- Working with a TPA: Employers can work with a TPA to manage their employee benefits communication and navigate any network changes. A TPA can stitch together national networks with regional networks and facilitate direct contracting between the employer and providers that go out-of-network.
- Evaluating other network options: Working with a TPA partner, brokers and employers should evaluate different network options, including narrow and broad networks, to determine which best meets the plan’s and employees’ needs. They should also consider alternative networks and “network add-ons”, such as telemedicine or direct primary care, that can provide cost-effective options for routine care.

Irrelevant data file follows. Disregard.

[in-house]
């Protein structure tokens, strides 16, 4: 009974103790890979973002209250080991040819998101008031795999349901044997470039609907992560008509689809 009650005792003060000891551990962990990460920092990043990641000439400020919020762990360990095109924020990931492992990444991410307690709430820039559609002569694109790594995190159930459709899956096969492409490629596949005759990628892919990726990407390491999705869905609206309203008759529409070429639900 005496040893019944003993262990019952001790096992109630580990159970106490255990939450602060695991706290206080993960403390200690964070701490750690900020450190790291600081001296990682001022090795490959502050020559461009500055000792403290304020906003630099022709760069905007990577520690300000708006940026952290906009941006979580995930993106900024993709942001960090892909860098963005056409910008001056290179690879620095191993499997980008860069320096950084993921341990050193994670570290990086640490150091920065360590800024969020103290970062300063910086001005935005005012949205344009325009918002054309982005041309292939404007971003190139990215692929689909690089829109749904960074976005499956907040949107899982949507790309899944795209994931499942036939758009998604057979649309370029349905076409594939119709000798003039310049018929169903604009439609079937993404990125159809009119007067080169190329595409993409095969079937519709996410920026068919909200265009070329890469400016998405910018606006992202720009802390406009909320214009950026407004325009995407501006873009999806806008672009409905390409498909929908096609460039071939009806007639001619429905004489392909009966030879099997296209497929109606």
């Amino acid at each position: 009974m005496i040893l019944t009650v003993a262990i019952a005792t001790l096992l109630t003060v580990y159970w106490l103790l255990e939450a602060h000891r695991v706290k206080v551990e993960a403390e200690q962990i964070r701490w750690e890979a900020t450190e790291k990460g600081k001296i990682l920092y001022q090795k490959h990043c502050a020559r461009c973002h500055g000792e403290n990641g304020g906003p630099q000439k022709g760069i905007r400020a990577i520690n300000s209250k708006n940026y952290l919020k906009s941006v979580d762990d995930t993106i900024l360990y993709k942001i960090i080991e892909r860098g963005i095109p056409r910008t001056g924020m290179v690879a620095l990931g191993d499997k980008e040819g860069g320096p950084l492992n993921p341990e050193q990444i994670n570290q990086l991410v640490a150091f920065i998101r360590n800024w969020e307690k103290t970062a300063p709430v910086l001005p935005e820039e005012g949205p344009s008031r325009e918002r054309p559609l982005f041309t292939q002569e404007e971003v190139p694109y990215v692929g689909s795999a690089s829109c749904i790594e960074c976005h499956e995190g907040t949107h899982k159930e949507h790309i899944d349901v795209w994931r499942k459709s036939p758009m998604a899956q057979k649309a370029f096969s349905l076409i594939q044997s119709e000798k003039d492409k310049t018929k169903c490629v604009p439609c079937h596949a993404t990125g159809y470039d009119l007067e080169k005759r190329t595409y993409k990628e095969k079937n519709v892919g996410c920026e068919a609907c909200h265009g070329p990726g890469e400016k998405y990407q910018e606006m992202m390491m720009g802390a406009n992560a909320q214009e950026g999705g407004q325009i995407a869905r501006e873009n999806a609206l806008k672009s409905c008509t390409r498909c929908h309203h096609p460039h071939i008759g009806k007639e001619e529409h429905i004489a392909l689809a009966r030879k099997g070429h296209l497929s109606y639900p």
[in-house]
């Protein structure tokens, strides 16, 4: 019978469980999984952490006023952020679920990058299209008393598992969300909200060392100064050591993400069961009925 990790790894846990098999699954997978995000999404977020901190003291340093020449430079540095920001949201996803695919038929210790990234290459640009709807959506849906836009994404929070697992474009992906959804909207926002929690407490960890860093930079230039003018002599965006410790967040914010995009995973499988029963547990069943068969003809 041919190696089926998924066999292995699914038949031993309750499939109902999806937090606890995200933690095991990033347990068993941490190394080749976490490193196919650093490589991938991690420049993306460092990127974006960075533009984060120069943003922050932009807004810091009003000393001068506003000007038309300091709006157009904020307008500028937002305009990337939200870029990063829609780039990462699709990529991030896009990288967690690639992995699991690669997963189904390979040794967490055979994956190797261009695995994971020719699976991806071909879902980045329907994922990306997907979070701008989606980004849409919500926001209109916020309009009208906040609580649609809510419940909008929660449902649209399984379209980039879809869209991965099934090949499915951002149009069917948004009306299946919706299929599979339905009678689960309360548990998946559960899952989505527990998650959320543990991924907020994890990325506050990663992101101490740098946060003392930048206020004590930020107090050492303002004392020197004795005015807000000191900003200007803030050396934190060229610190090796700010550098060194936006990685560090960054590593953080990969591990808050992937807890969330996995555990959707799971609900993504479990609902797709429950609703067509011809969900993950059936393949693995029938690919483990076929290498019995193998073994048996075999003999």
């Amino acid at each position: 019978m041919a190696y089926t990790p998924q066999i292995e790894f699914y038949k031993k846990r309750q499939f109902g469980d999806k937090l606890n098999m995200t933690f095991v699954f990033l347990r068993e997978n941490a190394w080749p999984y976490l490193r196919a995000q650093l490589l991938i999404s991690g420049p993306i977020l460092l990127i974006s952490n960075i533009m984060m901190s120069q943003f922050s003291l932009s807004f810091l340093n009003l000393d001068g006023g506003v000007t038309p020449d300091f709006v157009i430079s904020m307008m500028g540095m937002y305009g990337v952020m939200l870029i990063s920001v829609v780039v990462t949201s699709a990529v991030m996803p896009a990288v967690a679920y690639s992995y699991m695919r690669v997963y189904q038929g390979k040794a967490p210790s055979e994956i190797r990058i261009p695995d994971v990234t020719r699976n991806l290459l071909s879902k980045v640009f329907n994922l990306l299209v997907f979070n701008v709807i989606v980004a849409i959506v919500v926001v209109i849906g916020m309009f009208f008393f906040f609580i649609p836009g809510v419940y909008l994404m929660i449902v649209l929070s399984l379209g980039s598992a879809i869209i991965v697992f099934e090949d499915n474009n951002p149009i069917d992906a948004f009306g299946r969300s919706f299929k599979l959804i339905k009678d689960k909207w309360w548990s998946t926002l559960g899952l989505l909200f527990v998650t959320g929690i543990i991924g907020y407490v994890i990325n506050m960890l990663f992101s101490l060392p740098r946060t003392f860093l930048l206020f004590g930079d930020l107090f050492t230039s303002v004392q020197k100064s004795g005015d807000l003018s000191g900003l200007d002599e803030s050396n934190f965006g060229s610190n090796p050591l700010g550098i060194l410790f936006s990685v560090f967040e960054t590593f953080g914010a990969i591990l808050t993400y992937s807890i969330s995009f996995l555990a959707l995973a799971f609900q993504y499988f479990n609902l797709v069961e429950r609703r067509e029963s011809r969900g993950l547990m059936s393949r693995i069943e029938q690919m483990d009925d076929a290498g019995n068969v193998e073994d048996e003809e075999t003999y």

- Negotiating with the hospital: Employers can negotiate directly with the hospital or healthcare provider to try to mitigate any potential network increases. They can work with their broker and TPA to leverage their bargaining power and negotiate favorable terms on behalf of their employees. Also, TPAs can negotiate and manage contracts directly with healthcare providers on behalf of their clients to garner more favorable terms, including lower rates and better services. This can help save money and ensure employees have access to high-quality care at affordable prices. In the case of Community Health, the County of Fresno negotiated a standalone contract directly with the system so employees did not experience any disruption in care.